Rounding out the backcourt is ‘the Other Myles’, Myles Cale, whose sophomore surge last season was partially overshadowed by Powell’s fireworks. Cale was on our radar last year as a prime breakout candidate, but he got everyone’s attention in Seton Hall’s dramatic takedown of Big Blue nation at Madison Square Garden back in early December. Despite a poor shooting night from the floor, Cale delivered the biggest blow of the game with his go-ahead triple, giving the Pirates a one point advantage with just 10 seconds left in overtime. Cale was certainly feeling himself that night – I vividly remember this stunt when he got in Keldon Johnson’s grill after making a free-throw…
In the big picture, that overtime dagger proved to be the launching pad for Cale’s superb sophomore season, as all of his advanced individual statistics improved leaps and bounds from the year prior.
Fellow sophomore Sandro Mamukelashvili joined Cale on that same fast-track development curve last season. The Georgian big man asserted himself as the fulcrum of the Pirates interior defense, playing with an infectious tenacity and physicality up front. While Sandro held his own inside for the most part last season, I personally witnessed Hall get beat up in the post on multiple occasions - the two games against DePaul when Paul Reed and Femo Olujobi manhandled the Pirates’ frontline immediately come to mind. The bouncy Michael Nzei is the lone graduate of the 2019 class, but Willard more than replenished his production with the addition of shot-blocking supremacist Ike Obiagu, formerly of Florida State.
At 7-foot, 250 pounds, Obiagu is a freak of nature, unlike any player Seton Hall has had during Kevin Willard’s decade-long tenure in Newark. Expect Obiagu to be a stop-gate for opposing post-up threats, along with his assumed role as human flyswatter at the backend of the defense. With big things expected from Obiagu, Taurean Thompson likely becomes the odd man out in the front court rotation. Thompson was an enormous disappointment last year after transferring in from Syracuse, but if he buys in and stays healthy, Hall could have a sneaky deep frontline.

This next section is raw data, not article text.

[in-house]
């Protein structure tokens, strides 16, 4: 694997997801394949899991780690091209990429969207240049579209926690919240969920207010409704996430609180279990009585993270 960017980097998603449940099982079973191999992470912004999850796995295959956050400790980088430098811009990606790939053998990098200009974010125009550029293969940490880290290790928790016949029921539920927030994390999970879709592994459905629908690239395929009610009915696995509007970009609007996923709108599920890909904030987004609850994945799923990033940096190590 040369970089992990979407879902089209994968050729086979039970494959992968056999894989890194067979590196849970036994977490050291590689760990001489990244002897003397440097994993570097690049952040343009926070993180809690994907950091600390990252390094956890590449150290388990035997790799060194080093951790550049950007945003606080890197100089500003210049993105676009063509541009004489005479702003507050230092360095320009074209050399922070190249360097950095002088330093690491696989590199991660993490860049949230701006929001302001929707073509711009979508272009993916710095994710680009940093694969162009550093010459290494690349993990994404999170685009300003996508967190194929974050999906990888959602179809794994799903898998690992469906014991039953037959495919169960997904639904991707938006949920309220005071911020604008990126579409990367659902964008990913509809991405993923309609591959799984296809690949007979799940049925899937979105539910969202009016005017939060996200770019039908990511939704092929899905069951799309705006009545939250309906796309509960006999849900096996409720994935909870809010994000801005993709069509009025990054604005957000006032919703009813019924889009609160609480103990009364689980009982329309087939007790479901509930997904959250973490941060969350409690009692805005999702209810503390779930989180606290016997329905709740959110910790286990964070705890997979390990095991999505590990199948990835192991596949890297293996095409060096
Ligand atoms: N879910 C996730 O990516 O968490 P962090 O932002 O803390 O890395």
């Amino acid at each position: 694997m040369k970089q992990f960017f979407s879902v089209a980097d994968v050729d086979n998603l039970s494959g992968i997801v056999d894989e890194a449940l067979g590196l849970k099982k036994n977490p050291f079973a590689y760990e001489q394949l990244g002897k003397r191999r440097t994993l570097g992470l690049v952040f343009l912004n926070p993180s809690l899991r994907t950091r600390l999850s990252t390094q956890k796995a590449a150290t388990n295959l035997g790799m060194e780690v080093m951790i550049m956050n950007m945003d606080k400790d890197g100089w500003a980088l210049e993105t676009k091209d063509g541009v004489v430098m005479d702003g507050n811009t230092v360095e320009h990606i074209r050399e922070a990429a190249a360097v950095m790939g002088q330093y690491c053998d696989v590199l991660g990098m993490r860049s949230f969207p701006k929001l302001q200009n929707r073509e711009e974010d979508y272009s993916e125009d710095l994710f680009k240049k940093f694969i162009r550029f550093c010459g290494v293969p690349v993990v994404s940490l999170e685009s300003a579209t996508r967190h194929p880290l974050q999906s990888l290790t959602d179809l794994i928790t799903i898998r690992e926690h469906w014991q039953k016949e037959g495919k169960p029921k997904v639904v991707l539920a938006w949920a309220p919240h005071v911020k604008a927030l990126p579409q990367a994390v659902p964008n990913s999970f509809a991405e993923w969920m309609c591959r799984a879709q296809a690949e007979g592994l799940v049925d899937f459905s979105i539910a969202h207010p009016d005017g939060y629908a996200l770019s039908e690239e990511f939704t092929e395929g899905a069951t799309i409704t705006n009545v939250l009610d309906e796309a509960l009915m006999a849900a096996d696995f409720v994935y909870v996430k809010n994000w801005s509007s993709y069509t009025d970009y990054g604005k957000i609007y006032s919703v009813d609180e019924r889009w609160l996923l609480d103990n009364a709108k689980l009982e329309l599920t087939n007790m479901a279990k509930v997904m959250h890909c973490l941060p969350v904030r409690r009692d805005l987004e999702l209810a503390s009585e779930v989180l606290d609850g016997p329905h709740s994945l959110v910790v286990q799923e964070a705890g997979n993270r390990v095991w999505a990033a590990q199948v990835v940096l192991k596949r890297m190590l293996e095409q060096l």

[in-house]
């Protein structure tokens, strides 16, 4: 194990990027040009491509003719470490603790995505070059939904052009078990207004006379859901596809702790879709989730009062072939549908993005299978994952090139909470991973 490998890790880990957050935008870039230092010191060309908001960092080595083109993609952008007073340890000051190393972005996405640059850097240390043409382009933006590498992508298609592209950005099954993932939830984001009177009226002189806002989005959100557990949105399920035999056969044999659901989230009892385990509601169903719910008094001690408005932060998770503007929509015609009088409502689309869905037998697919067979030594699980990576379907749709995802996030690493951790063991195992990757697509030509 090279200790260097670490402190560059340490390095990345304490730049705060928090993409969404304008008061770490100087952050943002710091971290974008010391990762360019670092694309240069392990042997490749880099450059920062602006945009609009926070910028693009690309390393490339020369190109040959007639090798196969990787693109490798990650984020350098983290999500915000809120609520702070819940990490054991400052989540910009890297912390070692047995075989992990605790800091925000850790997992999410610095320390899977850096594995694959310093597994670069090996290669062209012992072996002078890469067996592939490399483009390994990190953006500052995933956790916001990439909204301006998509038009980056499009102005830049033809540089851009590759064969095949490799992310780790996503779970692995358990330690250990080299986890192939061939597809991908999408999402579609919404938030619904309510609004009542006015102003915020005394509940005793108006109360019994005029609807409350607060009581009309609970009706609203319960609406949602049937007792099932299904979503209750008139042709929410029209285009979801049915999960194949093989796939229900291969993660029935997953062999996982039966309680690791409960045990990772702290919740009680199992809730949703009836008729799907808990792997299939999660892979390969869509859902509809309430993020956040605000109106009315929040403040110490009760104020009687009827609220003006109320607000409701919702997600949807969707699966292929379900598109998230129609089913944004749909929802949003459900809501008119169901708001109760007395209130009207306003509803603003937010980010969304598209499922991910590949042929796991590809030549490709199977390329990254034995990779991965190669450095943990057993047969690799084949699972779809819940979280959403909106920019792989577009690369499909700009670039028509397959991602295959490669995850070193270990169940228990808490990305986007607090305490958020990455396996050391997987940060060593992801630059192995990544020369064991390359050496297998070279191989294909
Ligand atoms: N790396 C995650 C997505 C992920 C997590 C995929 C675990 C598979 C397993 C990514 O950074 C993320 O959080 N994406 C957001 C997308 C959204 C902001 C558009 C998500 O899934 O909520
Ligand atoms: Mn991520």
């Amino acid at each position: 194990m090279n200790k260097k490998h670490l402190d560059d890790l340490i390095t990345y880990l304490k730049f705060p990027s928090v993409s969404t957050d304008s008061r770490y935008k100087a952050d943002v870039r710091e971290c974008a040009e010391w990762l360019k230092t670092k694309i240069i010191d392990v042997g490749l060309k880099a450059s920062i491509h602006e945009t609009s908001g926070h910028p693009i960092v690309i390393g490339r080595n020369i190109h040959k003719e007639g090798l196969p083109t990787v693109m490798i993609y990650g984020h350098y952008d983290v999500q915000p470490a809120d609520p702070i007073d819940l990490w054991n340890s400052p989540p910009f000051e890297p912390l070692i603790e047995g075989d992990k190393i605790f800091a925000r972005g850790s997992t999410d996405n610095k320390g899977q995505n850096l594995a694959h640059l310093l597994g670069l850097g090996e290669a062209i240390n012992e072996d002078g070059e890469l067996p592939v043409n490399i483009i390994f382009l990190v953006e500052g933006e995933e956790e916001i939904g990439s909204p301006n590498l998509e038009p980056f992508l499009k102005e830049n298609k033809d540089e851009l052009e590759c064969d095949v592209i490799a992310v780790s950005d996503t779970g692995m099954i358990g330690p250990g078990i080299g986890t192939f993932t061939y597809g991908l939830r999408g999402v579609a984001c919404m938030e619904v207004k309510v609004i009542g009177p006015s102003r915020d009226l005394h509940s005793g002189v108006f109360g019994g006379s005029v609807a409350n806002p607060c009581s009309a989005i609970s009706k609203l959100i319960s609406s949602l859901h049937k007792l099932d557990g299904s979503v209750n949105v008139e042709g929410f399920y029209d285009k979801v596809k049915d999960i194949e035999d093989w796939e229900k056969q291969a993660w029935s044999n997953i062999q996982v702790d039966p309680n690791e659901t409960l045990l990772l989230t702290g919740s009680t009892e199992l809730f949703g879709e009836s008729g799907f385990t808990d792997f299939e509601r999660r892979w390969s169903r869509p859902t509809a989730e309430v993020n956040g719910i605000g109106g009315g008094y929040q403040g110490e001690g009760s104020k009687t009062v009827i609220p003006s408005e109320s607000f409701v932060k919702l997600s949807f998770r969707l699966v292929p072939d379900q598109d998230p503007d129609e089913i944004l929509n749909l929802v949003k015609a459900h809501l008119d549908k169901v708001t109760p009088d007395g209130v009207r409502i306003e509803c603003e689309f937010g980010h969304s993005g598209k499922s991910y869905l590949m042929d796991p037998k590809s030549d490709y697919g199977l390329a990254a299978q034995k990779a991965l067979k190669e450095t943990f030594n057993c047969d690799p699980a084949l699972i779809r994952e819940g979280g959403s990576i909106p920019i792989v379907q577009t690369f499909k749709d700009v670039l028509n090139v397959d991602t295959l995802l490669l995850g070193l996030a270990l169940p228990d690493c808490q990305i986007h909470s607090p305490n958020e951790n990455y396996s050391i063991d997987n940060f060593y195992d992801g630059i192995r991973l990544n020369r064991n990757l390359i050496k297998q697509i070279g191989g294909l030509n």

Bottom Line: It’s easy to see why Seton Hall is garnering so much buzz this offseason, but I balk at the notion that these Pirates are a surefire top-10 unit. Here’s one way to contextualize it: Two years ago, Hall trotted out three of the most decorated players in program history, Angel Delgago, Desi Rodriguez and Khadeen Carrington, alongside Powell and an All Conference caliber defender in Ismael Sanogo. That group finished 26th overall in kenpom.com’s final rankings after going 10-8 in conference play and bowing out to the top-seeded Kansas Jayhawks in the second round as an 8-seed. It was, by all accounts, a career-defining season for Kevin Willard and Seton Hall basketball, a program that missed the NCAA tournament for 11 straight years from 2006-2016 and hasn’t made a Sweet-16 since 2000.
The point is simple: I have a hard time believing that this year’s rendition is going to outperform that 2017-18 squad, which is probably the best Seton Hall squad of the new millennium. There’s certainly an attainable “best case” scenario where that outcome is achieved, but I’m more inclined to bet on the “most likely” scenario - that is, a moderate improvement from last season, which should put the Pirates in contention for a high single-digit seed (6-seed feels about right) and fifth straight trip to the dance.